What are Digestifs and Apertifs?

I’m willing to bet that most bars you’ve been to don’t have “digestif” or “apertif” sections on their drink menus – that is, anyway, if you live in America or more specifically anywhere that is not Europe. This is mostly due to two enveloping things:

1.) technically, many of the alcohols in other sections are more or less formally fitting into one of these categories, and
2.) it is not necessarily a part of our ingrained culture to have a particular drink for particular reasons; that is, apertifs and digestifs both have very medicinal and utilitarian histories (and in Europe are still practiced in derivation of those traditions). We don’t really practice alcohol consumption for utility in the good ‘ol US of A, let alone much drinking tradition on the whole; we tend to drink what we want to, when we want to. Because we’re America.

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Apéritif: usually something dry, served before a meal. Think fortified wines and champagnes or sparkling whites. Thought to stimulated the appetite.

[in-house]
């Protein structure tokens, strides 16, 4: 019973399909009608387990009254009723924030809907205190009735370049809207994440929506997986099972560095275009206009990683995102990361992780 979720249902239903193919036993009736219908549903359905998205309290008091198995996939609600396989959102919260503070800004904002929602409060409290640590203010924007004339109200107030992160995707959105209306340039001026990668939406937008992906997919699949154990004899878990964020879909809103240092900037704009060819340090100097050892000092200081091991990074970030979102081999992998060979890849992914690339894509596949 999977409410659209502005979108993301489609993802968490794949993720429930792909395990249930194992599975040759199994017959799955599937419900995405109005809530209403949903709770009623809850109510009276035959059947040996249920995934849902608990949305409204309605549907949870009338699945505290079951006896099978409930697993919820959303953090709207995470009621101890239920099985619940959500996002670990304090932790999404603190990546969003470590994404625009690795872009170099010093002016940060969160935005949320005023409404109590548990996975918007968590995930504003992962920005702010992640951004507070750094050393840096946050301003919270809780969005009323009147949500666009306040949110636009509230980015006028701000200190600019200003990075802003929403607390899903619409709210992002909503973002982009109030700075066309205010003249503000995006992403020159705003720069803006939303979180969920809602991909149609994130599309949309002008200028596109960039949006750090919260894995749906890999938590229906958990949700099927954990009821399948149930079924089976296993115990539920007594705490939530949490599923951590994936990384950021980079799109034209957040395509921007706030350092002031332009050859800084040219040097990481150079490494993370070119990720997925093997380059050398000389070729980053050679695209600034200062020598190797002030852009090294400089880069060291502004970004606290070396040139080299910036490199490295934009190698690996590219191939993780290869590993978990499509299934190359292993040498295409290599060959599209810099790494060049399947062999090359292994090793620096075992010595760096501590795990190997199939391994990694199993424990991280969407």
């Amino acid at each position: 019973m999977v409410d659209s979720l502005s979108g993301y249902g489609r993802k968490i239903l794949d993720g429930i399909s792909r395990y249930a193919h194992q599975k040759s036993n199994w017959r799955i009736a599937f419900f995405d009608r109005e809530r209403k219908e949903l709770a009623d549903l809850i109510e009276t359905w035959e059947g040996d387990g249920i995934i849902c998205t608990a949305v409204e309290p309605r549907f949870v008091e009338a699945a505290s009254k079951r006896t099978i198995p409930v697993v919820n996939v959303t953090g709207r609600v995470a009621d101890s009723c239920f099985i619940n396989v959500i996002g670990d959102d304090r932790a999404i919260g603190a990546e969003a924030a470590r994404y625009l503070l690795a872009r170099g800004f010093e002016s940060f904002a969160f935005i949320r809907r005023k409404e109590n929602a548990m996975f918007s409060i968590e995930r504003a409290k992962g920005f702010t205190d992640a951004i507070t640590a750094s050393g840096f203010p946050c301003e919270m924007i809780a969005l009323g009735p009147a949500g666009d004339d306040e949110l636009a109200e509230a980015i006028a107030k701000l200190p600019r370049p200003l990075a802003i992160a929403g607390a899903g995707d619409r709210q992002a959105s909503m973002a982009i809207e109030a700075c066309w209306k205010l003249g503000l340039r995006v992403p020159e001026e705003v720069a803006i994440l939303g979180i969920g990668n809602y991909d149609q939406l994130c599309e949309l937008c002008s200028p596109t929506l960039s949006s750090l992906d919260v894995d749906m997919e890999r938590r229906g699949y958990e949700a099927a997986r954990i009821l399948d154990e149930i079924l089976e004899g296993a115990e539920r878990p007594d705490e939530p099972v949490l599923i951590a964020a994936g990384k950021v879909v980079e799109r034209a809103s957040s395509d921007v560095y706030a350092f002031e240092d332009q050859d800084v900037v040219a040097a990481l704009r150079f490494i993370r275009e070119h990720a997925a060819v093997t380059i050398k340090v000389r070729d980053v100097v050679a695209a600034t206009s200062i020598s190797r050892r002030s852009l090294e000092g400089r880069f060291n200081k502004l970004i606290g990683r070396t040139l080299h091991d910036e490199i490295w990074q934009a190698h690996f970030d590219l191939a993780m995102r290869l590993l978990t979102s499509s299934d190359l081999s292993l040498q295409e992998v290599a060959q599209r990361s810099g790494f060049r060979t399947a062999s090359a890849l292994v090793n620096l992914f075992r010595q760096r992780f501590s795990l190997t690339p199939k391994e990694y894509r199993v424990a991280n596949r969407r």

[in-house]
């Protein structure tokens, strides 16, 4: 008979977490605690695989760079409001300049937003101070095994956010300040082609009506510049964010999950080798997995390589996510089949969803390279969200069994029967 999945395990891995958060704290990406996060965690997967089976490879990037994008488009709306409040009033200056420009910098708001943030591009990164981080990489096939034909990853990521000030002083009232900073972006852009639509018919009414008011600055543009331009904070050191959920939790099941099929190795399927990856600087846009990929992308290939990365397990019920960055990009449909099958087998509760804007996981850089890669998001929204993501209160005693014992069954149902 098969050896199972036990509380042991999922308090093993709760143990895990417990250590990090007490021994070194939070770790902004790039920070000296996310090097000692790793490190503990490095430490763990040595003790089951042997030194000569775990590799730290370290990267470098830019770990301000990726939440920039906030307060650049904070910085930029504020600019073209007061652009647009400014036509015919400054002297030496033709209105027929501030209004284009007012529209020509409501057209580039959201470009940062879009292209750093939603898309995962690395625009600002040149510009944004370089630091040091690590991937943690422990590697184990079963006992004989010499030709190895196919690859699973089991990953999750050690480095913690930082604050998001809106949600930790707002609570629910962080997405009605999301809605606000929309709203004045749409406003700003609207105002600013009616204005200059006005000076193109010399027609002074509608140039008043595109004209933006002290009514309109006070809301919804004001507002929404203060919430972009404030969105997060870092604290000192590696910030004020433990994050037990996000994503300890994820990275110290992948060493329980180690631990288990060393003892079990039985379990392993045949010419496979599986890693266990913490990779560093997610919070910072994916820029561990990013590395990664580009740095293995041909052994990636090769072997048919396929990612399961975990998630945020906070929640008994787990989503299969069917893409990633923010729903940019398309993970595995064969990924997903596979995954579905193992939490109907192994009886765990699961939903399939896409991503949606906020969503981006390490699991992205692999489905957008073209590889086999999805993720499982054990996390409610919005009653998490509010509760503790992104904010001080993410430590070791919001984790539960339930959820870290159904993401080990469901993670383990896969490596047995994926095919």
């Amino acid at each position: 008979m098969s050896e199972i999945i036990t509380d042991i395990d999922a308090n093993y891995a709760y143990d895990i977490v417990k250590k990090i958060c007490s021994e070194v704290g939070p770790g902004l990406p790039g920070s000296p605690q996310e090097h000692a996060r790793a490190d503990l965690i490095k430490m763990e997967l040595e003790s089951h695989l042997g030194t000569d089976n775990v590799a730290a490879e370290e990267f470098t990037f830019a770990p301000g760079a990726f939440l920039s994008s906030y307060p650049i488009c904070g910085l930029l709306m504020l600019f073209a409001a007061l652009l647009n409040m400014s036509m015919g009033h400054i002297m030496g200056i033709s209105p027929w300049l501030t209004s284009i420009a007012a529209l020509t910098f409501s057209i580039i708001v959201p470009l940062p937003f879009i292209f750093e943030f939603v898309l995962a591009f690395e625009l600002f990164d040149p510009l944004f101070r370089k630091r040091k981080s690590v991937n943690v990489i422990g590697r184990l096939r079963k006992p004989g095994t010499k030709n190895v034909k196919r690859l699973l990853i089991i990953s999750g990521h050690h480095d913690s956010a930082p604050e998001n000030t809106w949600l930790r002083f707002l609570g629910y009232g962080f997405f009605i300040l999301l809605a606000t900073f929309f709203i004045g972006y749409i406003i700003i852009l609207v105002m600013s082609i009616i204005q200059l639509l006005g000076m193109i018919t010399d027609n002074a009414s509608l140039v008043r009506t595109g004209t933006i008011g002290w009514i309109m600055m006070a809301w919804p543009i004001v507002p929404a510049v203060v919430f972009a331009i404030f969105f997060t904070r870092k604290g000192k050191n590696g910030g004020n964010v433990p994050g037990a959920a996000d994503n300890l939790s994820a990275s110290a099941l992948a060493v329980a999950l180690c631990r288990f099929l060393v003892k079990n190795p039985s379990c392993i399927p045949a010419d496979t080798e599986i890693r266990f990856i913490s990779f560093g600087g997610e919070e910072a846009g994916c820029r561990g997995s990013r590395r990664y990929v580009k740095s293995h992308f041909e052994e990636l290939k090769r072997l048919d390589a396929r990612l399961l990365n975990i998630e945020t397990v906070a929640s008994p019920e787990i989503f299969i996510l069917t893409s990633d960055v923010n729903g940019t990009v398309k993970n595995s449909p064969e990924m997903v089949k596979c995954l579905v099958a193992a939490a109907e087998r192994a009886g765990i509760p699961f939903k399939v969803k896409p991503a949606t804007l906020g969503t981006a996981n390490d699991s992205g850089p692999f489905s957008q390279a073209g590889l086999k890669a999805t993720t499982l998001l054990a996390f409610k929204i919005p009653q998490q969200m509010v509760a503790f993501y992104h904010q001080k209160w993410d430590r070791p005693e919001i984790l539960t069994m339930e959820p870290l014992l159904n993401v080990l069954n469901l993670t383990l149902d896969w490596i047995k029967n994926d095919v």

Digestif: usually served after a meal to aid in digestion, and served straight. Many of these you know, including: tequila, whisk(e)y, vermouth, brandy, and even Kahlua.
(Not sure I believe Kahlua to help with anything but an added-fun coffee creamer, but it is what it is.)

While I haven’t so intentionally played the apertif game, my first-hand experience with the digestif side equals two thumbs up. I regularly digestif. Straight vermouth, as unappealing as that might sound, works efficient wonders for stomach upset.

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